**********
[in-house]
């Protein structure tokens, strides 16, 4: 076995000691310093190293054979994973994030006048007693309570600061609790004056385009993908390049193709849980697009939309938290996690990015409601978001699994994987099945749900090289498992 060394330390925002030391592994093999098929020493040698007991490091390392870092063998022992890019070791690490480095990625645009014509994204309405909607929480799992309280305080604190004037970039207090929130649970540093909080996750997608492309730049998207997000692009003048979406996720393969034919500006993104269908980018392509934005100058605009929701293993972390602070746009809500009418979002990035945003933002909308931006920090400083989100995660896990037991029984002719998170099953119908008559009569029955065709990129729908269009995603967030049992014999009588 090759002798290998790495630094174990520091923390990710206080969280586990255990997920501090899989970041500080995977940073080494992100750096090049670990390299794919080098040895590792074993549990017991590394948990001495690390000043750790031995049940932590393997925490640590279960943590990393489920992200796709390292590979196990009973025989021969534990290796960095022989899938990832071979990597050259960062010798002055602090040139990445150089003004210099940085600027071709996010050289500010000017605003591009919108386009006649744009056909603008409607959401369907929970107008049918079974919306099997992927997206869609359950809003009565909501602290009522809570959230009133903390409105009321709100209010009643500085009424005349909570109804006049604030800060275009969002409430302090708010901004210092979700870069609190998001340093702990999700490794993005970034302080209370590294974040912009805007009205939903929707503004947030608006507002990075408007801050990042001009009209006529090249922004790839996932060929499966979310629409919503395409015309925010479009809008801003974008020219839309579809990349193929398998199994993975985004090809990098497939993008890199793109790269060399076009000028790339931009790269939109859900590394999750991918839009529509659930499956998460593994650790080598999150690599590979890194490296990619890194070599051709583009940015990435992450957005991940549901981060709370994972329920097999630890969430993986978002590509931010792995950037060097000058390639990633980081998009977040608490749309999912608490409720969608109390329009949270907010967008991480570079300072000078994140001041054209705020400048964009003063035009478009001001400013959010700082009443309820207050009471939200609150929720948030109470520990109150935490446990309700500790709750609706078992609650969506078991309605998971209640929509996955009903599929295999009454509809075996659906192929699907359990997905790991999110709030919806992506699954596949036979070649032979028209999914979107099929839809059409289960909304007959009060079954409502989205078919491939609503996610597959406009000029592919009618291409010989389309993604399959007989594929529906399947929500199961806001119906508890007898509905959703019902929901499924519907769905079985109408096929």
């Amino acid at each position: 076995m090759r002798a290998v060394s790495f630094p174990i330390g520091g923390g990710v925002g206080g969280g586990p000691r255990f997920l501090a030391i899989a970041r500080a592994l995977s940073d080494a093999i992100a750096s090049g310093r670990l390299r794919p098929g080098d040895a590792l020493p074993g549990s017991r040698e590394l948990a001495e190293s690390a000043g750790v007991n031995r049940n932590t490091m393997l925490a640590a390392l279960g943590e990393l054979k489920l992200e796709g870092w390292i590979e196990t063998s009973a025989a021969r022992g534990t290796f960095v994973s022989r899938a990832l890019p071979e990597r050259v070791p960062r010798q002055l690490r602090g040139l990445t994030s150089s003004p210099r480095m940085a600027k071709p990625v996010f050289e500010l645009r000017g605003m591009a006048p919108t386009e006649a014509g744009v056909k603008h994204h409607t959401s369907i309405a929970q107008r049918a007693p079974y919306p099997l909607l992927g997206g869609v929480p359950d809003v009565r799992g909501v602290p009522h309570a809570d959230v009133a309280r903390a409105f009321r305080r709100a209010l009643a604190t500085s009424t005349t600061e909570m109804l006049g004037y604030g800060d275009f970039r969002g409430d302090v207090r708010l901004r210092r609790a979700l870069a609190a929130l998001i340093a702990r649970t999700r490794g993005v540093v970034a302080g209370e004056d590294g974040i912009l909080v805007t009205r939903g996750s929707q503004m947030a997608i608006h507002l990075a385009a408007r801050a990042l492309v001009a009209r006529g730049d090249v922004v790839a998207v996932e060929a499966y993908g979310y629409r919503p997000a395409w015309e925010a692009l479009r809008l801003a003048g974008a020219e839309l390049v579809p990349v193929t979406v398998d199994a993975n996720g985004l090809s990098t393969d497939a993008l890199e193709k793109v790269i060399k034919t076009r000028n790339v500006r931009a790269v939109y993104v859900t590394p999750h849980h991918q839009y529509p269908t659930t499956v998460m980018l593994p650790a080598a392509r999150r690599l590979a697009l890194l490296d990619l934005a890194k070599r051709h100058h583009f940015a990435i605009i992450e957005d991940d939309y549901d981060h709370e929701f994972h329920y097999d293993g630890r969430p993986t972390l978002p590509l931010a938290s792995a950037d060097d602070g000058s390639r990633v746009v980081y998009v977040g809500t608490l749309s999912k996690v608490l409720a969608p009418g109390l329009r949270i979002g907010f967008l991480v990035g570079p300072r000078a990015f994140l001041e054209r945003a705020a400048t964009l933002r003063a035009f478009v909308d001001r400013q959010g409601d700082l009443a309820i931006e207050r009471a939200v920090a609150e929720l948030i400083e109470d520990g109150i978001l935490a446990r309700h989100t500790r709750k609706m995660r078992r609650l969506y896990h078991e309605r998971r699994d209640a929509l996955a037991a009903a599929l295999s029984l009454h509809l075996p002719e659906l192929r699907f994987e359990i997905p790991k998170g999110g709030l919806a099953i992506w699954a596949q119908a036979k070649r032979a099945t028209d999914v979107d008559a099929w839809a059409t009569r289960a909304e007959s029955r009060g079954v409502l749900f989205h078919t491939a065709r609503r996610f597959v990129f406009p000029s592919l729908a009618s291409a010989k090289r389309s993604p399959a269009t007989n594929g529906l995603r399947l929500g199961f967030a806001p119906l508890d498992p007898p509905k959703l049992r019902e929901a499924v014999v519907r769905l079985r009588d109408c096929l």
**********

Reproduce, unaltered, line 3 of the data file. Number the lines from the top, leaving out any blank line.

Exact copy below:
């Amino acid at each position: 076995m090759r002798a290998v060394s790495f630094p174990i330390g520091g923390g990710v925002g206080g969280g586990p000691r255990f997920l501090a030391i899989a970041r500080a592994l995977s940073d080494a093999i992100a750096s090049g310093r670990l390299r794919p098929g080098d040895a590792l020493p074993g549990s017991r040698e590394l948990a001495e190293s690390a000043g750790v007991n031995r049940n932590t490091m393997l925490a640590a390392l279960g943590e990393l054979k489920l992200e796709g870092w390292i590979e196990t063998s009973a025989a021969r022992g534990t290796f960095v994973s022989r899938a990832l890019p071979e990597r050259v070791p960062r010798q002055l690490r602090g040139l990445t994030s150089s003004p210099r480095m940085a600027k071709p990625v996010f050289e500010l645009r000017g605003m591009a006048p919108t386009e006649a014509g744009v056909k603008h994204h409607t959401s369907i309405a929970q107008r049918a007693p079974y919306p099997l909607l992927g997206g869609v929480p359950d809003v009565r799992g909501v602290p009522h309570a809570d959230v009133a309280r903390a409105f009321r305080r709100a209010l009643a604190t500085s009424t005349t600061e909570m109804l006049g004037y604030g800060d275009f970039r969002g409430d302090v207090r708010l901004r210092r609790a979700l870069a609190a929130l998001i340093a702990r649970t999700r490794g993005v540093v970034a302080g209370e004056d590294g974040i912009l909080v805007t009205r939903g996750s929707q503004m947030a997608i608006h507002l990075a385009a408007r801050a990042l492309v001009a009209r006529g730049d090249v922004v790839a998207v996932e060929a499966y993908g979310y629409r919503p997000a395409w015309e925010a692009l479009r809008l801003a003048g974008a020219e839309l390049v579809p990349v193929t979406v398998d199994a993975n996720g985004l090809s990098t393969d497939a993008l890199e193709k793109v790269i060399k034919t076009r000028n790339v500006r931009a790269v939109y993104v859900t590394p999750h849980h991918q839009y529509p269908t659930t499956v998460m980018l593994p650790a080598a392509r999150r690599l590979a697009l890194l490296d990619l934005a890194k070599r051709h100058h583009f940015a990435i605009i992450e957005d991940d939309y549901d981060h709370e929701f994972h329920y097999d293993g630890r969430p993986t972390l978002p590509l931010a938290s792995a950037d060097d602070g000058s390639r990633v746009v980081y998009v977040g809500t608490l749309s999912k996690v608490l409720a969608p009418g109390l329009r949270i979002g907010f967008l991480v990035g570079p300072r000078a990015f994140l001041e054209r945003a705020a400048t964009l933002r003063a035009f478009v909308d001001r400013q959010g409601d700082l009443a309820i931006e207050r009471a939200v920090a609150e929720l948030i400083e109470d520990g109150i978001l935490a446990r309700h989100t500790r709750k609706m995660r078992r609650l969506y896990h078991e309605r998971r699994d209640a929509l996955a037991a009903a599929l295999s029984l009454h509809l075996p002719e659906l192929r699907f994987e359990i997905p790991k998170g999110g709030l919806a099953i992506w699954a596949q119908a036979k070649r032979a099945t028209d999914v979107d008559a099929w839809a059409t009569r289960a909304e007959s029955r009060g079954v409502l749900f989205h078919t491939a065709r609503r996610f597959v990129f406009p000029s592919l729908a009618s291409a010989k090289r389309s993604p399959a269009t007989n594929g529906l995603r399947l929500g199961f967030a806001p119906l508890d498992p007898p509905k959703l049992r019902e929901a499924v014999v519907r769905l079985r009588d109408c096929l």